Controversial plans to build 16 homes in Sedlescombe were approved despite more than 200 objections – with the local councillor threatened over it.
Rother District Council planning committee member Tony Ganly said he was shaken and unable to discuss the plans after being ‘abused and intimidated’ over the phone by a member of the public.
Planning officers suggested refusing the application on Brede Lane because it was not allocated for housing in the nearly-finished neighbourhood plan at the meeting today (Thursday, October 13).
But councillors decided the need for housing, the ‘generous’ offering of open space and land for the school and the ‘limited’ impact on the landscape were reasons enough to approve it.
“What I’m totally mystified at is why did this not become a part of the neighbourhood plan,” Cllr Mary Barnes said.
“It seems to be a complete nonsense to not help the village get what it wants and not to have the security of this piece of land forever. I just don’t understand it.”
Sedlescombe Parish Council, 214 people and planning officers opposed the application on the grounds the neighbourhood plan had allocated the field as green space and had other areas for housing.
Cllr Sue Prochak said going against the neighbourhood plan would undermine all others and send a negative message to parishes that Rother would just ignore them.
Cllr Ganly said before the discussion he had been ‘subjected to a tirade’ of verbal abuse and intimidation by a member of the public to try and force him to refuse the application.
The Ewhurst and Sedlescombe councillor felt he could not make an objective judgement on the application after being called five times over Tuesday evening and Wednesday morning.
“On Tuesday night, a member of the public phoned me and subjected me to a tirade of bullying and intimidation,” he said.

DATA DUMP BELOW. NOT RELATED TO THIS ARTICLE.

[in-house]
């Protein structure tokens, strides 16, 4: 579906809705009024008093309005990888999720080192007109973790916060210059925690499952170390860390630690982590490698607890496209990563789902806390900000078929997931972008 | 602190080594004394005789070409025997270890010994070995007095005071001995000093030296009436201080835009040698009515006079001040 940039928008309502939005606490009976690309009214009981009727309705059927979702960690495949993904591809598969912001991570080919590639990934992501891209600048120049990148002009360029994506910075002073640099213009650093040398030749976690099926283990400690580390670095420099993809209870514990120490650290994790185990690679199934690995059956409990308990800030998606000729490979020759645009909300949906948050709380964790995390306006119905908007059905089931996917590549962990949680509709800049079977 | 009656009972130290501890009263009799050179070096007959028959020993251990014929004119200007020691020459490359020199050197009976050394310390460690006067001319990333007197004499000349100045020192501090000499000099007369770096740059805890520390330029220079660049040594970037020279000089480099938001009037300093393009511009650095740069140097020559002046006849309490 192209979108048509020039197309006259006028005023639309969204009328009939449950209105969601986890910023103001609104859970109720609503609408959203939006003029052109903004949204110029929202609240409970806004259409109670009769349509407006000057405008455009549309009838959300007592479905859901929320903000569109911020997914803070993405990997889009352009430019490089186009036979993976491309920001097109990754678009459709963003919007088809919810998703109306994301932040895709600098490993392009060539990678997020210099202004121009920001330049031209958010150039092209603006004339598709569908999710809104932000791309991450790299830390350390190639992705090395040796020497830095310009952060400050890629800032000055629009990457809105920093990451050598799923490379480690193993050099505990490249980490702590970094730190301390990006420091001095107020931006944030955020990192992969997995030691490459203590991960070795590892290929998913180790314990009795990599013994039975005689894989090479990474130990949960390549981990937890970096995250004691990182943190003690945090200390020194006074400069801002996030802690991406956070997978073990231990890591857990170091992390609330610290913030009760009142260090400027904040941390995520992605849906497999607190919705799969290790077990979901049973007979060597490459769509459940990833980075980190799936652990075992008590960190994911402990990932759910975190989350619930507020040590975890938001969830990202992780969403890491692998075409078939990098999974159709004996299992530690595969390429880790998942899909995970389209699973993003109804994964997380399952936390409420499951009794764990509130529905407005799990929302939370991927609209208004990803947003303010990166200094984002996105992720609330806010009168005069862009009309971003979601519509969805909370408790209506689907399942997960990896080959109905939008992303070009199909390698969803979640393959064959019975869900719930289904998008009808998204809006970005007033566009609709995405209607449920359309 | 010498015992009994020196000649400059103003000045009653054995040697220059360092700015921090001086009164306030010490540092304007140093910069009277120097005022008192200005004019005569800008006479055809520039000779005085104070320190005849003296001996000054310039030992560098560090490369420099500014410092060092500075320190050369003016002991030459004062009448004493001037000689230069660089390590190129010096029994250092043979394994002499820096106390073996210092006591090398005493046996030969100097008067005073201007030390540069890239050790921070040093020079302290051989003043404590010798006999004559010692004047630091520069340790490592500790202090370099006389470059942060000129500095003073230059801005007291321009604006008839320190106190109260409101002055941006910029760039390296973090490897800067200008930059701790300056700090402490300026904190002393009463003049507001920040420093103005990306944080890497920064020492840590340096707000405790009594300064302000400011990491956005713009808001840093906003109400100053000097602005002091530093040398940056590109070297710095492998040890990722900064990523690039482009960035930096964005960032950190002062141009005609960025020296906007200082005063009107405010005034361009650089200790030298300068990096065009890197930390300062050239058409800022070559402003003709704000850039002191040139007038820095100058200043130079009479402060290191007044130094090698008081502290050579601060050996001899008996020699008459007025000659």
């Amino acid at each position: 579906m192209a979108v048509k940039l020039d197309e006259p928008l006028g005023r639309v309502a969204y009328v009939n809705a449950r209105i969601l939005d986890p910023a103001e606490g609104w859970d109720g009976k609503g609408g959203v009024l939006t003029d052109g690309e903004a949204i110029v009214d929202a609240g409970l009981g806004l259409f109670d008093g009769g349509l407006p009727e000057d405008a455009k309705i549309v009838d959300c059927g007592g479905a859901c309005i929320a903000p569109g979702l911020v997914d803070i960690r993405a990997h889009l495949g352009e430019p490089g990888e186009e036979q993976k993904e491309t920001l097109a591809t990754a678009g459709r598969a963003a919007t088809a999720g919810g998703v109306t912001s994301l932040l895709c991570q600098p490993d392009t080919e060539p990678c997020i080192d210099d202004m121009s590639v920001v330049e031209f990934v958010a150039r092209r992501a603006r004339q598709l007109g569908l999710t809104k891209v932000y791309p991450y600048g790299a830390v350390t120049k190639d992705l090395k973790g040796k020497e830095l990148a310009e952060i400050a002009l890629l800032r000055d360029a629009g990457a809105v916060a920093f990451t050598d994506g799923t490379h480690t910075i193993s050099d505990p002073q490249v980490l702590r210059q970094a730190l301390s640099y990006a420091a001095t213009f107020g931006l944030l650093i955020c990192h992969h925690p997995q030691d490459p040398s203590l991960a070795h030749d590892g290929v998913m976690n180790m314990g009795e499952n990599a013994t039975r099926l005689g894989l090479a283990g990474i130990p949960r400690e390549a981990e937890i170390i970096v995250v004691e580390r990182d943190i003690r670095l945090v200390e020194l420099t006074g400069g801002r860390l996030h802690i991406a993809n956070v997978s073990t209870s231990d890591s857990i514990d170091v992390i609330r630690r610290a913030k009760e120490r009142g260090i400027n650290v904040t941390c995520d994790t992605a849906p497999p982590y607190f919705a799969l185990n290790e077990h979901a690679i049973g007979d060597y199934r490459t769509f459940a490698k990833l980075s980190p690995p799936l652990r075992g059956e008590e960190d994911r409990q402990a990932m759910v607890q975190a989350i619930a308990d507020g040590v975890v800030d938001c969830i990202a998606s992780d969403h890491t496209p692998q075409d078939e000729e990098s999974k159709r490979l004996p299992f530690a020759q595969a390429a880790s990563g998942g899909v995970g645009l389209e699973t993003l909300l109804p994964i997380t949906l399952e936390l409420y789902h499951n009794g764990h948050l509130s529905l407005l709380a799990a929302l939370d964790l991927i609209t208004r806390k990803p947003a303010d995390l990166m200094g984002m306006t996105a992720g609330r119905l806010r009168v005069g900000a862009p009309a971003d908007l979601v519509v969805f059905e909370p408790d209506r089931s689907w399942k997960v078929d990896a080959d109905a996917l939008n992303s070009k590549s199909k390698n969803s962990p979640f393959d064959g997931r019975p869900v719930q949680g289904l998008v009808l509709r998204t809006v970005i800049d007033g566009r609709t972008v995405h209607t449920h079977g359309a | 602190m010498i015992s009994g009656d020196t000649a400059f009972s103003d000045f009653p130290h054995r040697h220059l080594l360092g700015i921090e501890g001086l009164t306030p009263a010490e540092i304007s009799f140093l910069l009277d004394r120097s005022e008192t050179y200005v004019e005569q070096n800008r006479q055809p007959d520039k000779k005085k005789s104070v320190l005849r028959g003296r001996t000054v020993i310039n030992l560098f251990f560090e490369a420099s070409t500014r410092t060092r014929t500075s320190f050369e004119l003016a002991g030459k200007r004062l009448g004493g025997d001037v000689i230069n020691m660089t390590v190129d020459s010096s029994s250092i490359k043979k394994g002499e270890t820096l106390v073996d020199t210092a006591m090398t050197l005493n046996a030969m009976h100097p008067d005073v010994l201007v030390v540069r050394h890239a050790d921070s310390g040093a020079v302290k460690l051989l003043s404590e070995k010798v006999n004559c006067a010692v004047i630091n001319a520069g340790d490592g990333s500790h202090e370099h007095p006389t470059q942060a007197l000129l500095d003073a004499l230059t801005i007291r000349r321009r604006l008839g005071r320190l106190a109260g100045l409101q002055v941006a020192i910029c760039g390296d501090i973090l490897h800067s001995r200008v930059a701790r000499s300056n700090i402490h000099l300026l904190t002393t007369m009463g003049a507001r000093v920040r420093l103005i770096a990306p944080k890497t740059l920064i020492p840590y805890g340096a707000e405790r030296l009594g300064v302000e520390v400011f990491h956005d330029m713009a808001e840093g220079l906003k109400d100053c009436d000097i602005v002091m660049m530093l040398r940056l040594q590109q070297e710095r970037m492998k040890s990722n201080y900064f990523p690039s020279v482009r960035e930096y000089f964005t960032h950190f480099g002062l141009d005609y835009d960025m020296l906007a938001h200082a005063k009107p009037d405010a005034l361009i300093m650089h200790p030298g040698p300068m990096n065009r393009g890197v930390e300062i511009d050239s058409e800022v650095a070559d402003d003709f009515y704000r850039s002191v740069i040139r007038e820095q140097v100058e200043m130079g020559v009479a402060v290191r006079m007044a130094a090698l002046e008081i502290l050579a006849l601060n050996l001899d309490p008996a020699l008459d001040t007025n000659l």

“He demanded that I vote against this application and warned me to be very careful of what I said.
“When I put the phone down I was shaking. He called me three times that night and again yesterday morning.”
Cllr Tom Graham also abstained from the deliberations as he felt he was affected by the ‘attack’.
Developers MJH Executive Homes wants to slice up the field into three sections – the western section for the school, the middle area for public open space, and the eastern bit for housing.
Some councillors believed this was a generous offer, as well as the six affordable housing units, but objectors claimed the school land is too sloped to be of much use and the whole area should be open, with other fields allocated for housing in the plan which 88 per cent of the village agreed with.
The council’s lack of a five-year housing supply also swayed members into believing the homes were needed and it was an ideal place for them.
Cllr Prochak claimed it was undemocratic to go against the 214 objections and the several parish councils.
But Cllr Maurice Watson disagreed, saying the housing need outweighed the villagers’ concerns.
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